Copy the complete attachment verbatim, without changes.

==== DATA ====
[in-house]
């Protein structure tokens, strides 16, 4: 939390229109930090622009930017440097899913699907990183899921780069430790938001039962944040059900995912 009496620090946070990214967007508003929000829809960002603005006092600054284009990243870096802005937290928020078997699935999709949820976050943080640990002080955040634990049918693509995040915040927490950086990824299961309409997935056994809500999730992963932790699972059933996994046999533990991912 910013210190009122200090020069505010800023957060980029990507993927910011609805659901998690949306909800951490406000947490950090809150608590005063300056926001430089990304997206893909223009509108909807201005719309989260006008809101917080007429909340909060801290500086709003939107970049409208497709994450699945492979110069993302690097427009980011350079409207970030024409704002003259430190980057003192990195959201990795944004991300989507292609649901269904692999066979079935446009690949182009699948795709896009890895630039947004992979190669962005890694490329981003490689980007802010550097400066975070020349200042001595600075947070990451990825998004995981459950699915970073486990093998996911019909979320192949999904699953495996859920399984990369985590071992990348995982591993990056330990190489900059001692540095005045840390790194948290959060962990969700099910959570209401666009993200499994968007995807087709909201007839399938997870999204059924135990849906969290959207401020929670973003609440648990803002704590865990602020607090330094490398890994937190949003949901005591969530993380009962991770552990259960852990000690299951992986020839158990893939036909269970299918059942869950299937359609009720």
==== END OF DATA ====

[in-house]
């Protein structure tokens, strides 16, 4: 939390229109930090622009930017440097899913699907990183899921780069430790938001039962944040059900995912 009496620090946070990214967007508003929000829809960002603005006092600054284009990243870096802005937290928020078997699935999709949820976050943080640990002080955040634990049918693509995040915040927490950086990824299961309409997935056994809500999730992963932790699972059933996994046999533990991912 910013210190009122200090020069505010800023957060980029990507993927910011609805659901998690949306909800951490406000947490950090809150608590005063300056926001430089990304997206893909223009509108909807201005719309989260006008809101917080007429909340909060801290500086709003939107970049409208497709994450699945492979110069993302690097427009980011350079409207970030024409704002003259430190980057003192990195959201990795944004991300989507292609649901269904692999066979079935446009690949182009699948795709896009890895630039947004992979190669962005890694490329981003490689980007802010550097400066975070020349200042001595600075947070990451990825998004995981459950699915970073486990093998996911019909979320192949999904699953495996859920399984990369985590071992990348995982591993990056330990190489900059001692540095005045840390790194948290959060962990969700099910959570209401666009993200499994968007995807087709909201007839399938997870999204059924135990849906969290959207401020929670973003609440648990803002704590865990602020607090330094490398890994937190949003949901005591969530993380009962991770552990259960852990000690299951992986020839158990893939036909269970299918059942869950299937359609009720």